“Whoa, now, buddy.” Dad piled the last of the pillows back on the bed and sat in the middle, patting the space left on both sides. Zeke and Jude climbed back onto the big bed, one on each side of their daddy, who held them close. “Let’s back up. Is there a problem between you and Timothy?”
“Nope,” said Zeke. “He’s my best friend, same as always. But he doesn’t understand anything about Jesus.”
“Have you talked to him about it?”
“Yep. Me and Jasper both. But Timothy didn’t like it. He said no thanks, but not as nice.”
“So you want to know how to stay his friend, even though he doesn’t share your faith?”
“That’s closer, but nope. Because I am his friend, and that’s how it’ll stay. That part’s easy.”
“What’s the hard part?” asked Dad.
“Milo said me and Jasper can be his Jesus. Only except we checked, and that’s next door to impossible. For instance, I can’t walk on water!”
Dad frowned, but it was the kind of frown that grown-ups used to pretend they didn’t want to smile. “Zeke, I thought you said you fell into the duck pond.”
“I did. Right after I didn’t stay on top of the water.”
Zeke grinned at him.
Dad asked, “Did you try anything else?”
“Well, sure. I didn’t have loaves and fishes, but Grandma made me a tuna fish sandwich. So I prayed for it and divided it between the barn cats. They were real happy about it, but when they were done, my sammich was gone.”
Dad laughed a little and rumpled his hair. “You did seem especially hungry at dinner.”
“I think I’m starting to understand.” Dad said, “You know how your Aunt Ida is a missionary?”
Both boys nodded. They loved stories about their Uncle Lo and Aunt Ida, who traveled all over the world.
“In the places my little sister goes, many people don’t have Bibles. They can’t read the stories that you and Jude know backwards and forwards. That’s why your auntie likes to say that she loves everyone she meets as hard as she can for the little while she’s there … because she might be the only Jesus they ever see.”
“Auntie’s a girl!”
“Yes, but she loves people like Jesus loves them.” Dad asked, “Is that close to what Milo tried to tell you earlier?”
“Yep.” That sounded right. Love Timothy like God does.
“You know, it might be easier to think of yourself as the friends of the man who needed Jesus, but couldn’t get to Him because of the crowds. Those friends ripped up the roof of the house where Jesus was teaching and lowered the man on a stretcher, right down to the floor in front of Jesus.”
“Did they get in trouble?” asked Zeke.
“Maybe a little, but the Lord praised their faith.” Dad said, “So in a way, you can be like Jesus to Timothy, and in another way, you’ll be the friend who carries Timothy to Jesus. But most of the time, you’ll just be Zeke. Because Timothy likes you, trusts you, and wants to spend time with you. And that will make a difference someday.”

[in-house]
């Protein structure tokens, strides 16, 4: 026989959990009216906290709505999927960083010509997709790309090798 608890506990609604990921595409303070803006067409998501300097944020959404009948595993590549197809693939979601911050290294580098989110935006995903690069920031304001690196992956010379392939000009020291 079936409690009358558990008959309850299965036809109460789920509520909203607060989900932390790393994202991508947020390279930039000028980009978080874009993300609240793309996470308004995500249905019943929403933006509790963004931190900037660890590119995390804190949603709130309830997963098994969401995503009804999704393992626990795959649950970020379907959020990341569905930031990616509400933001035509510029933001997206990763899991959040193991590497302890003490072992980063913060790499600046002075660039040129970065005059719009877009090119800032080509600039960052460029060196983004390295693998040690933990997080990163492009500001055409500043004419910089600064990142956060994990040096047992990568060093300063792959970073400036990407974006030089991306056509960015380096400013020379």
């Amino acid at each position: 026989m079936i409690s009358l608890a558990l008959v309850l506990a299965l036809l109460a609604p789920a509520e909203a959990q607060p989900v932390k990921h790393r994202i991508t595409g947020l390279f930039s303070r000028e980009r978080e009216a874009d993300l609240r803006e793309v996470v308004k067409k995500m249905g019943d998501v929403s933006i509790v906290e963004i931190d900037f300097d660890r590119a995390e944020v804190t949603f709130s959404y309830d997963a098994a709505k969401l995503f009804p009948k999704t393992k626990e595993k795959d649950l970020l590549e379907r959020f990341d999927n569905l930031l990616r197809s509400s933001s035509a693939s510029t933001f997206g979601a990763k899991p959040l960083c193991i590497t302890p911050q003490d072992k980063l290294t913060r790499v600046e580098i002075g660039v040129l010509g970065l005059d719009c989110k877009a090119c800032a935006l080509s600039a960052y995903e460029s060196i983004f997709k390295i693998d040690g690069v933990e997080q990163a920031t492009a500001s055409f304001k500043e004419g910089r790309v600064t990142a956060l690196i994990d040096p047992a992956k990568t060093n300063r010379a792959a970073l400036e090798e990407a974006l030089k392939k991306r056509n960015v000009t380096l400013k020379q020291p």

Zeke asked, “Because I love Jesus?”
“That’s right, buddy. And it shows.”
The next weekend, Jasper and Timothy both got permission to go camping with Zeke and his brothers. Being a good friend was easy, especially since Timothy was … well, he was Timothy.
Zeke and Jasper were both pretty tall and pretty strong for their age, but Timothy was skinny and skittish. He ran screaming from crayfish in the creek, and he didn’t like to get too close to the campfire. He worried about snakes, poison ivy, and freckles. Zeke could understand the first two, but he wasn’t sure about the freckles. Timothy had so many already, nobody would notice if he added a few more.
But even though Timothy could be a scaredy-cat sometimes, he was always braver with Zeke and Jasper around. Sunderland State Park, where they always camped, was famous for its caves, and this time, Jasper and Zeke had convinced Timothy to take the tour. It would be okay, since they’d face the tunnels together.
Timothy had the biggest flashlight ever, but during the cave tour, the ranger told them to get ready to switch off their lights. So they could see how dark it was underground.
Timothy’s eyes got super big, and he looked ready to run.
But Zeke grabbed his arm and cheerfully said, “Be strong and of good courage.”
“What?” squeaked Timothy.
Jasper grabbed their friend’s arm on the other side, tucking it through his. He grinned and said, “Don’t be afraid. We’re with you.”
Zeke felt sneaky, quoting verses to a friend who didn’t want to know about God. But this was something their friend needed to hear. Lights were clicking off all around them when Zeke promised, “We won’t leave you. Not never.”
And Timothy might not have believed in God or Jesus, but he believed in Jasper and Zeke. Because even though his hands were shaking, he took a deep breath … and clicked off his flashlight.
Deuteronomy 31:6 – Be strong and of good courage, do not fear nor be afraid of them; for the LORD your God, He is the One who goes with you. He will not leave you nor forsake you.
If you’re looking for more Milo & Zeke stories, use this blog’s Awana tag! ♥